Etymology
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purse (n.)

Middle English purs, purse, from Old English pursa "little bag or pouch made of leather," especially for carrying money, from Medieval Latin bursa "leather purse" (source also of Old French borse, 12c., Modern French bourse; compare bourse), from Late Latin bursa, variant of byrsa "hide," from Greek byrsa "hide, leather." Change of b- to p- perhaps is by influence of Old English pusa, Old Norse posi "bag."

From c. 1300 as "the royal treasury;" figurative sense of "money, means, resources, funds" is from mid-14c. Meaning "sum of money collected as a prize in a race, etc.," is from 1640s. Meaning "woman's handbag" is attested by 1879. Also in Middle English "scrotum" (c. 1300).

Purse-strings, figurative for "control of money," is by early 15c. Purse-snatcher first attested 1902 (earlier purse-picker, 1540s; purse-cutter, mid-15c.; pursekerver, late 14c.). The notion of "drawn together by a thong" also is behind purse-net "bag-shaped net with a draw string," used in hunting and fishing (c. 1400). Purse-proud (1680s) was an old term for "proud of one's wealth."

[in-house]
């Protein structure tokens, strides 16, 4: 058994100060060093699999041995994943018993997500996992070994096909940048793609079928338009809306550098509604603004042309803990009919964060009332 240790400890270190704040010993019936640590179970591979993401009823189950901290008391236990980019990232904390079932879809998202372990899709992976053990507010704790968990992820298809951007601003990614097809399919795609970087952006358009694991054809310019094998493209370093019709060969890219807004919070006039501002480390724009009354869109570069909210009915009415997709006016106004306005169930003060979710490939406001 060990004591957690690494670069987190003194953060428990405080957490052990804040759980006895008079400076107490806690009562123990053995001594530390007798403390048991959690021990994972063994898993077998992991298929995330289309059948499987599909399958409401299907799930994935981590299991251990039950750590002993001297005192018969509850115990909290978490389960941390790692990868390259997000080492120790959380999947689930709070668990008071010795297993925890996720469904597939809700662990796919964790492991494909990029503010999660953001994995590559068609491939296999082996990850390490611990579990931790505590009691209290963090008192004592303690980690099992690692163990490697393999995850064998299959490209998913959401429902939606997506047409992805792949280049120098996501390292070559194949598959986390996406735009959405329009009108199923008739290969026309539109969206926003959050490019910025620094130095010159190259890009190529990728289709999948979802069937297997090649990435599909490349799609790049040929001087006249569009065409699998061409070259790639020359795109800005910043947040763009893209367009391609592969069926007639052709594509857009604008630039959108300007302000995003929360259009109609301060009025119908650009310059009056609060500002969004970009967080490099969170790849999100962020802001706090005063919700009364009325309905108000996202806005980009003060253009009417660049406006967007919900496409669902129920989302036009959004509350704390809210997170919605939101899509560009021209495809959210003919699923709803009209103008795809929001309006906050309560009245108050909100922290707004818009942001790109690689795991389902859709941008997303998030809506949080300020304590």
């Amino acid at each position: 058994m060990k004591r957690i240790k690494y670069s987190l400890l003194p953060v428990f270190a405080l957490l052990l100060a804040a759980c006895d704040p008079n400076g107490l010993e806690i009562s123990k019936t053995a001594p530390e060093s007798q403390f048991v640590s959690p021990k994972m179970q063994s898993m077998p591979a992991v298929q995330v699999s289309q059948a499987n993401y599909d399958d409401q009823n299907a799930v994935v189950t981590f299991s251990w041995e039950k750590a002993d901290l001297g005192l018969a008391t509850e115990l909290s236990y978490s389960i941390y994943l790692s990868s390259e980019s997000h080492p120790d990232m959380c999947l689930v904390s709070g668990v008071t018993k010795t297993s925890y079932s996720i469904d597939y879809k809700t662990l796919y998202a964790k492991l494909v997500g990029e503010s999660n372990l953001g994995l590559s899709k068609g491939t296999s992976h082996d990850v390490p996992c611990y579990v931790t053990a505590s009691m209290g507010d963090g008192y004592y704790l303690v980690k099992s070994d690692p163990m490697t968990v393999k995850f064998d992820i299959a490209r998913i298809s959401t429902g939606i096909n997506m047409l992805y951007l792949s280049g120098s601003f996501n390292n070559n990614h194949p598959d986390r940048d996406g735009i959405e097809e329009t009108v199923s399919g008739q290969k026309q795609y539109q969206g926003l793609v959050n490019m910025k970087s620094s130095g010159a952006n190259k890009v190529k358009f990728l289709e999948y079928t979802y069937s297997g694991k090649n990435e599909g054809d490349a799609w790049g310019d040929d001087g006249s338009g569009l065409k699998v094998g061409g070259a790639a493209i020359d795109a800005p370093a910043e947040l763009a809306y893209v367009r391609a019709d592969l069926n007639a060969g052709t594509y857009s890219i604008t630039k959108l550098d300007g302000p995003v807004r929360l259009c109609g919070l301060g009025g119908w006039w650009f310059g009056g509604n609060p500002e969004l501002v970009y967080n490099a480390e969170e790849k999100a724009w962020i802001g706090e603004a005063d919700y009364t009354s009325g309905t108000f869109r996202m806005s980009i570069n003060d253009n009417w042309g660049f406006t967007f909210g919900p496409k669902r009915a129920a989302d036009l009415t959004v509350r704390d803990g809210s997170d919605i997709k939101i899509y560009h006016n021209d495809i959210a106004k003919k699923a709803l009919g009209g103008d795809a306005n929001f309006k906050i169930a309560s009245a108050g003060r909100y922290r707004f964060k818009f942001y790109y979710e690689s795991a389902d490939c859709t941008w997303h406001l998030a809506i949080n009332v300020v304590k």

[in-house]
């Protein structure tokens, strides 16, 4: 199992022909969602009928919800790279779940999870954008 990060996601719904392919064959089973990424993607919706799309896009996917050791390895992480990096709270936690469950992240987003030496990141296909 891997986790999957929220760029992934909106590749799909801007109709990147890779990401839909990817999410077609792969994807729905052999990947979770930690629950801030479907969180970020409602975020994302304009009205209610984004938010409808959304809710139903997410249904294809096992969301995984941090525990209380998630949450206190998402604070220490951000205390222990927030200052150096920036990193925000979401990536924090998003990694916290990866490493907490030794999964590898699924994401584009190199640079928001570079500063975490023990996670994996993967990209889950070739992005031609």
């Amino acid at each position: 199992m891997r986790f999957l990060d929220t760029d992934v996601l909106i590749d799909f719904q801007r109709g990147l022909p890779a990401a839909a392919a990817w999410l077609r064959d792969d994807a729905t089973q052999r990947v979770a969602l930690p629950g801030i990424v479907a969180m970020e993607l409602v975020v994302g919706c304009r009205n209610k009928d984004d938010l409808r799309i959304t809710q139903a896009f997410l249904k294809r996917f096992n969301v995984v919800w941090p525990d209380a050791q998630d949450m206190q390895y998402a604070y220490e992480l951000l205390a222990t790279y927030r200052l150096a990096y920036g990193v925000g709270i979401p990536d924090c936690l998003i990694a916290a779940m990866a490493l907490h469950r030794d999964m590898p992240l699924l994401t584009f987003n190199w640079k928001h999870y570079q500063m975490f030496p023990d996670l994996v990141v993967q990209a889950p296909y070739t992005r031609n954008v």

purse (v.)

c. 1300, pursen, "put (money) in a purse;" c. 1600 as "draw together and wrinkle" (as the strings of a money bag), from purse (n.). For sense, compare pucker (v.), probably from poke "bag, sack." Related: Pursed; pursing.

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Definitions of purse
1
purse (n.)
a container used for carrying money and small personal items or accessories (especially by women);
Synonyms: bag / handbag / pocketbook
purse (n.)
a sum of money spoken of as the contents of a money purse;
he made the contribution out of his own purse
he and his wife shared a common purse
purse (n.)
a small bag for carrying money;
purse (n.)
a sum of money offered as a prize;
the purse barely covered the winner's expenses
2
purse (v.)
contract one's lips into a rounded shape;
purse (v.)
gather or contract into wrinkles or folds; pucker;
purse ones's lips
Synonyms: wrinkle
From wordnet.princeton.edu